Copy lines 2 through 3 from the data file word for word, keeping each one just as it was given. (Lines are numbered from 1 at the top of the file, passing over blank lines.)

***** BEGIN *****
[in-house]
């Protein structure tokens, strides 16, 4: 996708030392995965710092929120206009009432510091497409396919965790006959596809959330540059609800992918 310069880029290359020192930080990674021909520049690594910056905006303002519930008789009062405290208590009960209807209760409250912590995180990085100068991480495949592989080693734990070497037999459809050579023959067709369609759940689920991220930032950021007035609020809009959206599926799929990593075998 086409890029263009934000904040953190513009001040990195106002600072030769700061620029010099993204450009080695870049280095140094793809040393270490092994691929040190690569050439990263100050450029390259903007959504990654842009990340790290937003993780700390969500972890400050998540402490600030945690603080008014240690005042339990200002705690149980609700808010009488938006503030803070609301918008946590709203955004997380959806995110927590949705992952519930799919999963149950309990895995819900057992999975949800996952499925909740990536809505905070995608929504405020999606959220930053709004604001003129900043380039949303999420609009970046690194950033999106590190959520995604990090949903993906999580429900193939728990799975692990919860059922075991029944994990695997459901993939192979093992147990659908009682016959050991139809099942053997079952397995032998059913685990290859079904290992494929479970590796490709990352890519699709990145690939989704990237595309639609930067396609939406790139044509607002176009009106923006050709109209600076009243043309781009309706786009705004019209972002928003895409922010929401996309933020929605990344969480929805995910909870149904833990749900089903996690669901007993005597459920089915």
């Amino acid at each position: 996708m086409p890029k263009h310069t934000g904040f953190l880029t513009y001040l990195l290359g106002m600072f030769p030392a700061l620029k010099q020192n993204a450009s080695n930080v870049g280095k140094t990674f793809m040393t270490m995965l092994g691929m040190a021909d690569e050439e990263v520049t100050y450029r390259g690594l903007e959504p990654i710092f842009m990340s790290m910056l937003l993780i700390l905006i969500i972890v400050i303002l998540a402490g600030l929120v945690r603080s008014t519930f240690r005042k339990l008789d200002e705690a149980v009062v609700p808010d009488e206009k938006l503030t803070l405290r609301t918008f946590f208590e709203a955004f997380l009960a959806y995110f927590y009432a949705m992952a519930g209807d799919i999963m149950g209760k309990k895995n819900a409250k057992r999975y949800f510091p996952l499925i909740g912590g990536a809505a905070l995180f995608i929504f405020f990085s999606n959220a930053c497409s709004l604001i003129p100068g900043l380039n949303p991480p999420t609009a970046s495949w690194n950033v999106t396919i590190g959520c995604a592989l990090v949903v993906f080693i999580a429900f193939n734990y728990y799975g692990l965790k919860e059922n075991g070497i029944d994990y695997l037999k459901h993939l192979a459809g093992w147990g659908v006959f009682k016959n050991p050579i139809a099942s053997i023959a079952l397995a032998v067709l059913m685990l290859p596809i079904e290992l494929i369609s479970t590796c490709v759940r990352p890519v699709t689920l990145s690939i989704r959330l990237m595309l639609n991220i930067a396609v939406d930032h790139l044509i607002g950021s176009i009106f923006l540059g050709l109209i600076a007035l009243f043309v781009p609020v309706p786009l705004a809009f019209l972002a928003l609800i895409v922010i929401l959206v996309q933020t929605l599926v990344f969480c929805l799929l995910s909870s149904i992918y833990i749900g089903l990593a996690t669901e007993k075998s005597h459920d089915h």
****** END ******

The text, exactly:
């Protein structure tokens, strides 16, 4: 996708030392995965710092929120206009009432510091497409396919965790006959596809959330540059609800992918 310069880029290359020192930080990674021909520049690594910056905006303002519930008789009062405290208590009960209807209760409250912590995180990085100068991480495949592989080693734990070497037999459809050579023959067709369609759940689920991220930032950021007035609020809009959206599926799929990593075998 086409890029263009934000904040953190513009001040990195106002600072030769700061620029010099993204450009080695870049280095140094793809040393270490092994691929040190690569050439990263100050450029390259903007959504990654842009990340790290937003993780700390969500972890400050998540402490600030945690603080008014240690005042339990200002705690149980609700808010009488938006503030803070609301918008946590709203955004997380959806995110927590949705992952519930799919999963149950309990895995819900057992999975949800996952499925909740990536809505905070995608929504405020999606959220930053709004604001003129900043380039949303999420609009970046690194950033999106590190959520995604990090949903993906999580429900193939728990799975692990919860059922075991029944994990695997459901993939192979093992147990659908009682016959050991139809099942053997079952397995032998059913685990290859079904290992494929479970590796490709990352890519699709990145690939989704990237595309639609930067396609939406790139044509607002176009009106923006050709109209600076009243043309781009309706786009705004019209972002928003895409922010929401996309933020929605990344969480929805995910909870149904833990749900089903996690669901007993005597459920089915």
């Amino acid at each position: 996708m086409p890029k263009h310069t934000g904040f953190l880029t513009y001040l990195l290359g106002m600072f030769p030392a700061l620029k010099q020192n993204a450009s080695n930080v870049g280095k140094t990674f793809m040393t270490m995965l092994g691929m040190a021909d690569e050439e990263v520049t100050y450029r390259g690594l903007e959504p990654i710092f842009m990340s790290m910056l937003l993780i700390l905006i969500i972890v400050i303002l998540a402490g600030l929120v945690r603080s008014t519930f240690r005042k339990l008789d200002e705690a149980v009062v609700p808010d009488e206009k938006l503030t803070l405290r609301t918008f946590f208590e709203a955004f997380l009960a959806y995110f927590y009432a949705m992952a519930g209807d799919i999963m149950g209760k309990k895995n819900a409250k057992r999975y949800f510091p996952l499925i909740g912590g990536a809505a905070l995180f995608i929504f405020f990085s999606n959220a930053c497409s709004l604001i003129p100068g900043l380039n949303p991480p999420t609009a970046s495949w690194n950033v999106t396919i590190g959520c995604a592989l990090v949903v993906f080693i999580a429900f193939n734990y728990y799975g692990l965790k919860e059922n075991g070497i029944d994990y695997l037999k459901h993939l192979a459809g093992w147990g659908v006959f009682k016959n050991p050579i139809a099942s053997i023959a079952l397995a032998v067709l059913m685990l290859p596809i079904e290992l494929i369609s479970t590796c490709v759940r990352p890519v699709t689920l990145s690939i989704r959330l990237m595309l639609n991220i930067a396609v939406d930032h790139l044509i607002g950021s176009i009106f923006l540059g050709l109209i600076a007035l009243f043309v781009p609020v309706p786009l705004a809009f019209l972002a928003l609800i895409v922010i929401l959206v996309q933020t929605l599926v990344f969480c929805l799929l995910s909870s149904i992918y833990i749900g089903l990593a996690t669901e007993k075998s005597h459920d089915h």